Second, identify clear measurable long-term goals.  These are goals that have been extrapolated from a combination of meeting short-term goals.  For example, a short-term goal for the CFO may be to find $30,000 a quarter in savings for a dealership.  The long-term goal would extrapolate into $ 120,000 measured at the end of the fiscal year.

Using the example of a long-term goal for the CFO is sure to communicate the effects and importance of reaching this goal throughout all departments.  Identify why saving $120,000 a year in current expenses will help each department.  Establish a cross-talking culture with all departments.

3.       Establish complete “buy-in” and clear reasonable expectations.  Teamwork is not always about building a consensus.  The success of the company does depend on building a great team, but a leader sets the direction and the team needs to be able to effectively work together to accomplish the objective.  If you have strong communication explaining the importance of the goal, and how everyone is needed to reach these goals then managing these expectations will be easier.  It will also be easier to “coach-up” or “coach-out” an employee that will not “buy-in” to the organizational goals.  Be sure to establish clear reasonable expectations.  If expectations are set too low, the company will never have the opportunity to reach complete success, and if they are too high failure will become the norm.

4.       Motivate, celebrate, and communicate reaching the goals.  I could write an entire blog about motivation.  Proper motivation is key or the “secret sauce” for cultivating success.  Some are motivated financially and others are motivated by more responsibility.  Really, it comes down to how the employee feels their contribution is valued within the organization.  This step requires managers to manage.  They must always inspect what they expect.  However, good coaching is vital to success.  When celebrating the successes the cake should fit the goal.  You do not reward a salesman the top parking spot for being the top salesman of the week.  However, this might be a great reward for the month.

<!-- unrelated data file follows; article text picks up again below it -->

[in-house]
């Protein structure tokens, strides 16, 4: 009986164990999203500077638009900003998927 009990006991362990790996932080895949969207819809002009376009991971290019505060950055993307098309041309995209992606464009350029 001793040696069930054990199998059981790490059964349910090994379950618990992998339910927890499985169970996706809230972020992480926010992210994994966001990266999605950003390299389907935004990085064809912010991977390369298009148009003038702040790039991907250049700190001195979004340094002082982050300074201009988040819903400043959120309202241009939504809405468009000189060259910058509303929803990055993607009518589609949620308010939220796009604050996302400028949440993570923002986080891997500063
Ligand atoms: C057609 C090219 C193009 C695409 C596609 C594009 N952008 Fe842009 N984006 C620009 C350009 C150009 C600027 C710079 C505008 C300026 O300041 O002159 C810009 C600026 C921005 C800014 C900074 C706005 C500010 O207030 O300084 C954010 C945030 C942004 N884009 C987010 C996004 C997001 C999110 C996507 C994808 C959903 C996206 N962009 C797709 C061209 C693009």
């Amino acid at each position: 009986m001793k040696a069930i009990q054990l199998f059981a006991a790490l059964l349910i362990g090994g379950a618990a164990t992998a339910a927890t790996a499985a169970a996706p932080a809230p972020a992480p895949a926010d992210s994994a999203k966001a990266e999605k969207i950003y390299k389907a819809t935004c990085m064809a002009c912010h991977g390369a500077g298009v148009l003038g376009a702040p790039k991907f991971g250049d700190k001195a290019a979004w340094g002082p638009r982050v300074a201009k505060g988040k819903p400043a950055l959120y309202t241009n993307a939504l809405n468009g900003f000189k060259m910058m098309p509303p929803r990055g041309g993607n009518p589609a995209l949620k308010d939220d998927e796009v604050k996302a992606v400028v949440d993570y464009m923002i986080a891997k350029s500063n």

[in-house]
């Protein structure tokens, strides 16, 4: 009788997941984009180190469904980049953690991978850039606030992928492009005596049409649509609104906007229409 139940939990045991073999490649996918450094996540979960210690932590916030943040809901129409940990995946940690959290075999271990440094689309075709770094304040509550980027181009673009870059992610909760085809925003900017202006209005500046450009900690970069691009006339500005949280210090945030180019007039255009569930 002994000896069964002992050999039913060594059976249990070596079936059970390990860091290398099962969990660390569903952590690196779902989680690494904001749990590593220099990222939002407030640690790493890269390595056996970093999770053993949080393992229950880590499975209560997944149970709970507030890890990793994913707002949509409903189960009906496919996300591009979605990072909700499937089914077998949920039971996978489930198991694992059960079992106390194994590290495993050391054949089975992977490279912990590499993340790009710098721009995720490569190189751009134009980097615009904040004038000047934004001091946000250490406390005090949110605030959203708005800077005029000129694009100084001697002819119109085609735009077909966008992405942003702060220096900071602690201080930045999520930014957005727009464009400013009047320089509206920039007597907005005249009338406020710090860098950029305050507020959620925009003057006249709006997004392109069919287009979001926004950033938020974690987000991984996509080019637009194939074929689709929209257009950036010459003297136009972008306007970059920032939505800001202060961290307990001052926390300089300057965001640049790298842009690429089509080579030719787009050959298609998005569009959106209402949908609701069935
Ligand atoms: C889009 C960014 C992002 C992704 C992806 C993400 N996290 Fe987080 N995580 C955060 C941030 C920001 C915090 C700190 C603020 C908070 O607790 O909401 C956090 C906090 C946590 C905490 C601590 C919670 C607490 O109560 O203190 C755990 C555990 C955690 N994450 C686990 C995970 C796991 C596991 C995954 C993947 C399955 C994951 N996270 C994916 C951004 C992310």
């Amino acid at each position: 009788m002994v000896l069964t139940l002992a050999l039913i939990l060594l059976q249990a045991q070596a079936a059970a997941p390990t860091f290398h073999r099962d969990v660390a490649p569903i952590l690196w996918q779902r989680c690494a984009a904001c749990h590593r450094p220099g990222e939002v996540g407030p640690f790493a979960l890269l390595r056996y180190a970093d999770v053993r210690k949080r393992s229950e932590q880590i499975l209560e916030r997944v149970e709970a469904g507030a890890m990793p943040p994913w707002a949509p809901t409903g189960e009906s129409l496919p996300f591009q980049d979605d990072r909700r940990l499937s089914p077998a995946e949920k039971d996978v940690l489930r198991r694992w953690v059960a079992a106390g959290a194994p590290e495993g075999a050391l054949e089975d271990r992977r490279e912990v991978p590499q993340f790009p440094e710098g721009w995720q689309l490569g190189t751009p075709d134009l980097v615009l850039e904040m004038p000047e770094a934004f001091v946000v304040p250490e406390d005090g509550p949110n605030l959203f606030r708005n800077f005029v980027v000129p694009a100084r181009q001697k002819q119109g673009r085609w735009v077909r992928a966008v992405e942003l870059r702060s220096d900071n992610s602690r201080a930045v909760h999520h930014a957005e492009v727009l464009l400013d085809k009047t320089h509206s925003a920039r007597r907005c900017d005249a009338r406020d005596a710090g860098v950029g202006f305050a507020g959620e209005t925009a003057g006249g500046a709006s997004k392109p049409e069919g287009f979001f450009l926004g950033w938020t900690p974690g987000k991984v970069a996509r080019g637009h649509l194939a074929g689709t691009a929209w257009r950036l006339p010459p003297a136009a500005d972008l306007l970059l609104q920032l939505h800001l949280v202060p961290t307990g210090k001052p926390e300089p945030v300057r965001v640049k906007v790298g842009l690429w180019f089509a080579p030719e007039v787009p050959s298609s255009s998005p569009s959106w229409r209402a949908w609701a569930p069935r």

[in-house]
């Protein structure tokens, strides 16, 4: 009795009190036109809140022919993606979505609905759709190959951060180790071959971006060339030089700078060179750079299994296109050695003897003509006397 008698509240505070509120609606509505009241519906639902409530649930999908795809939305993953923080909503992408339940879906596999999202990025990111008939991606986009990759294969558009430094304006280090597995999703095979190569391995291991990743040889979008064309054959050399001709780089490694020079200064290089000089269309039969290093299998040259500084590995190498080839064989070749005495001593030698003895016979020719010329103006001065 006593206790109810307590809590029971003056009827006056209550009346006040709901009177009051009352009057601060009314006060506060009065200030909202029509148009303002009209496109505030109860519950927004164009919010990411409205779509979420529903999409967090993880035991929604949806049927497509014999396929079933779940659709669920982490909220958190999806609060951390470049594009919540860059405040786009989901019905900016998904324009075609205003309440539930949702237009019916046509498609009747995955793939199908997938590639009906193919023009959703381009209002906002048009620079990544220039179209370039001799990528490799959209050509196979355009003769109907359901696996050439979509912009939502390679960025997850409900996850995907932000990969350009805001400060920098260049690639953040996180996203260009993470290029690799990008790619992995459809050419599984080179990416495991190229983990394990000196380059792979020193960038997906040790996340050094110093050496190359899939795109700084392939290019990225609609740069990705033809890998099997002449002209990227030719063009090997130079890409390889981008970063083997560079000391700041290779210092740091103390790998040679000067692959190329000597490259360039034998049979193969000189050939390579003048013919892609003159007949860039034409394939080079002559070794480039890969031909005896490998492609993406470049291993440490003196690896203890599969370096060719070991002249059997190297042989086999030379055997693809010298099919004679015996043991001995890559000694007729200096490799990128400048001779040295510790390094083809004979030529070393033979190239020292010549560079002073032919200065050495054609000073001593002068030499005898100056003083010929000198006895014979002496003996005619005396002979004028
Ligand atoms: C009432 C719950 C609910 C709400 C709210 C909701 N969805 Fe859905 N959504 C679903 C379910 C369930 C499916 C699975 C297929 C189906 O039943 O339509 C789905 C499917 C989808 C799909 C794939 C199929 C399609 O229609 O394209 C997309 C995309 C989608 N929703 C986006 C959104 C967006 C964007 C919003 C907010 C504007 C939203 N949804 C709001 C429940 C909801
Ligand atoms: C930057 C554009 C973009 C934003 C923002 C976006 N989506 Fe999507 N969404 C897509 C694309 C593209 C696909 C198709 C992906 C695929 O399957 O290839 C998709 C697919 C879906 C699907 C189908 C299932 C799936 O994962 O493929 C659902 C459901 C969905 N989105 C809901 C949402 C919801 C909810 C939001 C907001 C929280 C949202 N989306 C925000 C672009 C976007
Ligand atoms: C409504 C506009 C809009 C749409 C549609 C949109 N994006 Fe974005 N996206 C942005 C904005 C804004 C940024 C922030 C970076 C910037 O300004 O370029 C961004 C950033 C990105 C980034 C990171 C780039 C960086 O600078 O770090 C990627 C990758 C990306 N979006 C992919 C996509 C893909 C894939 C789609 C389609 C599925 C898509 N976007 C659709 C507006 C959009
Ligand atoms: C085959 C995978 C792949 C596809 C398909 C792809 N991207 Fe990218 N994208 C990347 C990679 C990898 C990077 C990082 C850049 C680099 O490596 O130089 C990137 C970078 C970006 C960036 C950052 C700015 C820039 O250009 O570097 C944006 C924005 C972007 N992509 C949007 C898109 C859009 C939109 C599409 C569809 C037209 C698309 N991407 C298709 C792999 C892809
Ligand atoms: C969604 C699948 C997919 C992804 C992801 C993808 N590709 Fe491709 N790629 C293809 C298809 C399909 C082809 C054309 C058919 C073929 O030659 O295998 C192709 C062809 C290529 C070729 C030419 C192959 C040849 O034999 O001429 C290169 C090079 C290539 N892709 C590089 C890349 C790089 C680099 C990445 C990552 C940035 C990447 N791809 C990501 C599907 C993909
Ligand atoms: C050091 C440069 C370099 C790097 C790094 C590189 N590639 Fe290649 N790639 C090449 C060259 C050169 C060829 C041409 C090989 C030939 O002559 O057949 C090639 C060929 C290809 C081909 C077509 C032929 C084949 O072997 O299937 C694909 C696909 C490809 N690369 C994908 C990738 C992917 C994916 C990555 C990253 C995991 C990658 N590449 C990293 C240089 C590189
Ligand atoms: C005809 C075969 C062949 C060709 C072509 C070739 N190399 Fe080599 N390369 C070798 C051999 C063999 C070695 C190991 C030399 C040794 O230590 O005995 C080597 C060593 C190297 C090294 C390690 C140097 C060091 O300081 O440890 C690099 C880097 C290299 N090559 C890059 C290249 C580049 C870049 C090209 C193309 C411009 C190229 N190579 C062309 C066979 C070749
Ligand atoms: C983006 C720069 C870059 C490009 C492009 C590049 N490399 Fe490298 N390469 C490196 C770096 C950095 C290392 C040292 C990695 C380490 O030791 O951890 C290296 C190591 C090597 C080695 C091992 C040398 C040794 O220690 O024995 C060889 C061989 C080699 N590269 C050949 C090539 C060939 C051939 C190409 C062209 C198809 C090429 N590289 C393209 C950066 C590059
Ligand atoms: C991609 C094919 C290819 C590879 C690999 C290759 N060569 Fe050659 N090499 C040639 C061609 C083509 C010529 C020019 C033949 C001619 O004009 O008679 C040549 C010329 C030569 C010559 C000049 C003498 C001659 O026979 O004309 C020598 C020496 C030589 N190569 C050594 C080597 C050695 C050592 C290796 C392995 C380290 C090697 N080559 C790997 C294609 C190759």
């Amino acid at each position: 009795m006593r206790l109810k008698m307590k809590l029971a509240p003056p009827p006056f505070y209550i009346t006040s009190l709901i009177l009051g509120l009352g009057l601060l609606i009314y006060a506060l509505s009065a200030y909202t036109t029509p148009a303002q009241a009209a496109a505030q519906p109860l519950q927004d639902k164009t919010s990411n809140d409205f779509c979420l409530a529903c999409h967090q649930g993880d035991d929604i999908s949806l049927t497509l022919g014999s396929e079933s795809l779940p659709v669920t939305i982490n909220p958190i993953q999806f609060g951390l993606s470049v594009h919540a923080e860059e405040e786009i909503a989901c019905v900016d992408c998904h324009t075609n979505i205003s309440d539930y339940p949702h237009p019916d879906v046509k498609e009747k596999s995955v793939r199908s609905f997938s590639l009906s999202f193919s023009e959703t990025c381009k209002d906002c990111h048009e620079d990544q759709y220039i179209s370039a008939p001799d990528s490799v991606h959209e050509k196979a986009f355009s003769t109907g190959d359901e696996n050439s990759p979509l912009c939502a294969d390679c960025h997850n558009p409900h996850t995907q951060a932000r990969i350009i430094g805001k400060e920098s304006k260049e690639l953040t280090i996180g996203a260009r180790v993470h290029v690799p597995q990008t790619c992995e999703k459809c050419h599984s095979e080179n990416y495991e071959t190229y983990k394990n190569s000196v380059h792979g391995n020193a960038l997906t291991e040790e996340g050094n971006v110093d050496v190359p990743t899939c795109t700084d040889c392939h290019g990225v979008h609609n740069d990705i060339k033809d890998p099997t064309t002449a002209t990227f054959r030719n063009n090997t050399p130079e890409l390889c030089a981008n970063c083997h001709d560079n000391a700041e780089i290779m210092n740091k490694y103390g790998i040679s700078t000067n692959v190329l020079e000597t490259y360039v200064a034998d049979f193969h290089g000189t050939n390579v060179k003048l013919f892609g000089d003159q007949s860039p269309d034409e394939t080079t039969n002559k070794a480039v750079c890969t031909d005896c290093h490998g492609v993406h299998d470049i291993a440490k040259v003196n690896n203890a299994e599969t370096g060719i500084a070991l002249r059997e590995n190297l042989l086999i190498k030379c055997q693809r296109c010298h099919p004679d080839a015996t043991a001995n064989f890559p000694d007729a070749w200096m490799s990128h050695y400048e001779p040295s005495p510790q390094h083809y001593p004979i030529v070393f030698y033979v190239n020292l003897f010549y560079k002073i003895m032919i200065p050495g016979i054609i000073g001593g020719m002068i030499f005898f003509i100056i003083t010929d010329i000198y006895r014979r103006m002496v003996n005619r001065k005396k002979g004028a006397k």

5.       Create vendor partners.  You rely on vendors to provide you with particular service or products.  Educate the vendors about the goals of your organization, and expect them to adhere to step number three.  A good vendor truly cares about the success of your organization because without your organization winning they should not win either.  Therefore, they are your employees and have a responsibility to help your dealership reach their goals.

6.       Empower and hold accountable a culture of success.  Foster great ideas with your employees and vendors.  However, expect a plan of action and provide the support for the great ideas.  In the end, measure these results and hold the champion accountable for the innovative idea.

7.       Set customers’ expectations from the start.  The customer is not always right.  If they were, then every company would be out of business.  Running a dealership at the whim of the customer will never lead to profits.  However, the customer is always the customer and the goal is to win those Customers for Life!  It is important to understand, listen, and empathize to see things from their point of view.  If the expectations are firmly set from the start they will be satisfied at the end.  Build a strong customer loyalty & retention program.

8.       Let the world know that you are a successful dealership.  Today, if you are not utilizing social media, you are missing over 75% of the market.  This is where all of the eyes are.  Online Reputation is important to your dealership because that is where everyone is talking about your industry.  Social Media Marketing is where you can reach your potential customers or employees.  If you are not established correctly on the internet through Search Engine Optimization then people will not be able to find you.

If cultivating success were easy, then all dealerships would be successful.  It is no different than raising a child or building a house.  You have to have a strong foundation, and continue to maintain it. 

DeliveryMaxx, the industry leader in Automotive Social Media Marketing (SMM) has perfected the science of maximizing the exposure for automotive dealers on the Internet. Utilizing our proprietary software and years of expertise, we can increase your market share and brand exposure through portals such as Facebook, Twitter, LinkedIn, YouTube, Flickr and more. We have revolutionized Search Engine Optimization (SEO), Local Search Engine Optimization (LSEO) and Online Reputation Management (ORM).

 In today’s marketplace it is vital to have command over your public Brand Image while acquiring and retaining customers. DeliveryMaxx helps you dominate the World Wide Web utilizing your customers as Social Media Billboards which increases your brand share as well as turning a “one-time customer” into a "Customer For Life".